The increase in proliferation and migration of progenitor cells towards damaged sites has also been observed in focal ischemia and hypoxia [2,31,32]. However, stroke-induced neurogenesis is limited [32]. The quantitative analysis of cells with p-Histone H3Ser-10 expression in the hippocampal dentate gyrus reveal statistically significant differences between the group of patients with hemorrhage stroke and the control group. The quantitative analysis of cells with p-Histone H3Ser-10 expression in the subventricular zone revealed a statistically significant decrease in the density of neural progenitor cells (p ≤ 0.001, test t), which suggests the predominance of factors that inhibit the cell division in the process of neurogenesis in patients with ischemic stroke. The patients’ age (mean age 70 years ± 6.033) could be one of the unquestionable inhibiting modulators, the age in which the concentration of growth factors decreases. There is strong evidence in humans that hippocampal neurogenesis is reduced across the lifespan [13].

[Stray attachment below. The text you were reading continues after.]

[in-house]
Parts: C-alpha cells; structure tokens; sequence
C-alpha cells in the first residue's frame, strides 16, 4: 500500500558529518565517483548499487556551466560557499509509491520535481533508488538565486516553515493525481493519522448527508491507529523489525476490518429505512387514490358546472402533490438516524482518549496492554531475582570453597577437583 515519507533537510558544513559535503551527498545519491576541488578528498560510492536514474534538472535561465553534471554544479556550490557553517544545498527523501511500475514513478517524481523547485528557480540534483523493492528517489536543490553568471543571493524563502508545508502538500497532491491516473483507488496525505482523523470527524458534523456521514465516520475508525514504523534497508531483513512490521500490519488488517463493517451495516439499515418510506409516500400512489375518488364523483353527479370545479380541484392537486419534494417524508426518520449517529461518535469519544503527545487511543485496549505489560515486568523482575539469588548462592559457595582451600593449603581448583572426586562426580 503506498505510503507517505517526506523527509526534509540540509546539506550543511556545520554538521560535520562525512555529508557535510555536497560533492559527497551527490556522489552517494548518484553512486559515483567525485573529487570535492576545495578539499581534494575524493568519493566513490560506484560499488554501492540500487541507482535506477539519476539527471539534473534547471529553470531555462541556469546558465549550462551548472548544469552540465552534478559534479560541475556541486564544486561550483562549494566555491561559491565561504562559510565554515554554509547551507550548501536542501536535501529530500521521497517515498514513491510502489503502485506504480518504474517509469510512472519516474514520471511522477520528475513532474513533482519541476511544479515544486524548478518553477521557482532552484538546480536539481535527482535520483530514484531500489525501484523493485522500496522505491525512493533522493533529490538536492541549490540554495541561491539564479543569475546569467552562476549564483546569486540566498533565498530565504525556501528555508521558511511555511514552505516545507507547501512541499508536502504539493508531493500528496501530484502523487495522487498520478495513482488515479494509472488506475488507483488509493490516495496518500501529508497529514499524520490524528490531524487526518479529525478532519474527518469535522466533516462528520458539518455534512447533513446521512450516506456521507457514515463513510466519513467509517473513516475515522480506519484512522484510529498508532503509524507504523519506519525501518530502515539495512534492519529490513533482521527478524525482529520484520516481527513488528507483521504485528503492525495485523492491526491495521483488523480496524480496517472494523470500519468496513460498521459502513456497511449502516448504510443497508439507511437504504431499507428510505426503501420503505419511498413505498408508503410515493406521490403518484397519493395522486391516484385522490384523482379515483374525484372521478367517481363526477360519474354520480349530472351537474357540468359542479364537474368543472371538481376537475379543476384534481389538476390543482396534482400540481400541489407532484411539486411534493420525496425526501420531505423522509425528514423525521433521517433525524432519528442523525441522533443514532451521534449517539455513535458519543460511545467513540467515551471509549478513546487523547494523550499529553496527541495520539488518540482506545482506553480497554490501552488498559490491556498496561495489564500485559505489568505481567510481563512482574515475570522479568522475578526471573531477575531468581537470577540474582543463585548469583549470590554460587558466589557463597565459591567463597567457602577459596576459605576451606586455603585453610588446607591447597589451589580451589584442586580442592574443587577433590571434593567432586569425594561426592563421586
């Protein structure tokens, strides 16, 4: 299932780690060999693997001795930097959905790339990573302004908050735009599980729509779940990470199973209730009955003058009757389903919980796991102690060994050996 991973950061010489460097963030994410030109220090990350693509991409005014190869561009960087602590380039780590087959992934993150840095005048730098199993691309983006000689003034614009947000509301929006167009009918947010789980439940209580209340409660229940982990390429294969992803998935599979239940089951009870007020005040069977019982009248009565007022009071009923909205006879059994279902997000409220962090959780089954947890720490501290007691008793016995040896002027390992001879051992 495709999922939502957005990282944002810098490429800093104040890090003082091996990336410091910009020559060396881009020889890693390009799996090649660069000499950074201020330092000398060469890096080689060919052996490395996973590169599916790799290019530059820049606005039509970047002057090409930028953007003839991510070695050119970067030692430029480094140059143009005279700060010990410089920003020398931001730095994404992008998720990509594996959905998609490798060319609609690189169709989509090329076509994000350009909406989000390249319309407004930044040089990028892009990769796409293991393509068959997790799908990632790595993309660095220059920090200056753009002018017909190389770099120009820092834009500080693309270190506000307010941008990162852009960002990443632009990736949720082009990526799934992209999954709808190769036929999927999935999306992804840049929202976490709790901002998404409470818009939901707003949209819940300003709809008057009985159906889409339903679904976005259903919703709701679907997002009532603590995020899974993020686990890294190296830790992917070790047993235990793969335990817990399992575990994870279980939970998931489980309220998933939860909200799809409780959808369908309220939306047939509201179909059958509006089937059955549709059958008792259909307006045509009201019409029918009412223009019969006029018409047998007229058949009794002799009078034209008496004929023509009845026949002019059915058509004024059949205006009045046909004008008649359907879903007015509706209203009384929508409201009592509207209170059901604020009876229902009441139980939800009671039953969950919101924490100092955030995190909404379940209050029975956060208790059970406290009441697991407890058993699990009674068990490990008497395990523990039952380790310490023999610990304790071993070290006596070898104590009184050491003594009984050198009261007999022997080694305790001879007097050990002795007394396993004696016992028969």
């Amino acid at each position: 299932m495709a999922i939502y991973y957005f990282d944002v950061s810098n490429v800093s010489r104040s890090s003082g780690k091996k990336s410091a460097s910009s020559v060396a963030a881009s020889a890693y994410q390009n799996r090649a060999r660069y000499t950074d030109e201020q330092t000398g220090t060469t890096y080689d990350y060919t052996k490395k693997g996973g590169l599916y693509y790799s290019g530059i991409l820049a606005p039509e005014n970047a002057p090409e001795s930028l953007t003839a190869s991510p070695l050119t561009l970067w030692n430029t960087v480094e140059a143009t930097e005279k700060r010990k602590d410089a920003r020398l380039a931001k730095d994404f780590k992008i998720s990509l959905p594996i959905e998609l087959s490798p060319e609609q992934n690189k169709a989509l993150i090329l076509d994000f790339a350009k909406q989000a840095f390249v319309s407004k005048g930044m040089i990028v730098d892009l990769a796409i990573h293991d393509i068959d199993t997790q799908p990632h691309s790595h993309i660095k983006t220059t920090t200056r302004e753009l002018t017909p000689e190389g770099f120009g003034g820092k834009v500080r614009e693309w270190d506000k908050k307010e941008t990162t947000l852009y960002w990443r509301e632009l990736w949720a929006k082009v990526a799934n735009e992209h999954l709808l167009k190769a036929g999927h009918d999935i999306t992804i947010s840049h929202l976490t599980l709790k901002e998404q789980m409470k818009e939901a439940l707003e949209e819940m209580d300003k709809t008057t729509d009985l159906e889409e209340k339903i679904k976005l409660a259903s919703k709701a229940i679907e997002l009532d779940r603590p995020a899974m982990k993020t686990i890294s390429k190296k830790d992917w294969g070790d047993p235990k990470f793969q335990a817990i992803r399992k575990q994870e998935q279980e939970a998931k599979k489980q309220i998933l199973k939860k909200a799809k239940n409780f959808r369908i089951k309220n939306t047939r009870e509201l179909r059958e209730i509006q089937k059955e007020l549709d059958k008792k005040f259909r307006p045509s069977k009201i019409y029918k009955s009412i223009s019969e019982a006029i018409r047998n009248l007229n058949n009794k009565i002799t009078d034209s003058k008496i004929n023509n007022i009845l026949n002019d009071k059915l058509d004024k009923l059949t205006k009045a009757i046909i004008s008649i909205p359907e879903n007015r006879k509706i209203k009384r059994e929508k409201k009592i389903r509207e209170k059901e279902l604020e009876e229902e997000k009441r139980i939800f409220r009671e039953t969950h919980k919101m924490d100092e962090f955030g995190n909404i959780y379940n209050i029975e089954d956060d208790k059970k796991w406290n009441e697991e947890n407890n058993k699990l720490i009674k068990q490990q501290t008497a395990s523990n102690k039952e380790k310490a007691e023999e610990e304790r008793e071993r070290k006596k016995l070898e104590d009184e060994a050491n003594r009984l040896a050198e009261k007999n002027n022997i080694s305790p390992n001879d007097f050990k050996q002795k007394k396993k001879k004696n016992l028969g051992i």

There are many molecular candidates for regulating neurogenesis, including the growth factors. Brain-derived neurotrophic factor (BDNF) whose decrease has a significant impact on the diminished pool of newborn neurons may serve as an example [33]. Disorder of the hypothalamic-pituitary-adrenal (HPA) axis able to increase the cortisol concentration and to reduce neurogenesis is another age-related neurogenesis inhibitor [18]. An evident decrease in the density of transcriptionally active cells, proportional to the length of the patients’ hospitalization, inevitably indicating one of the pathogenic factors that inhibits neurogenesis, as well as hypertension medications were also observed [29].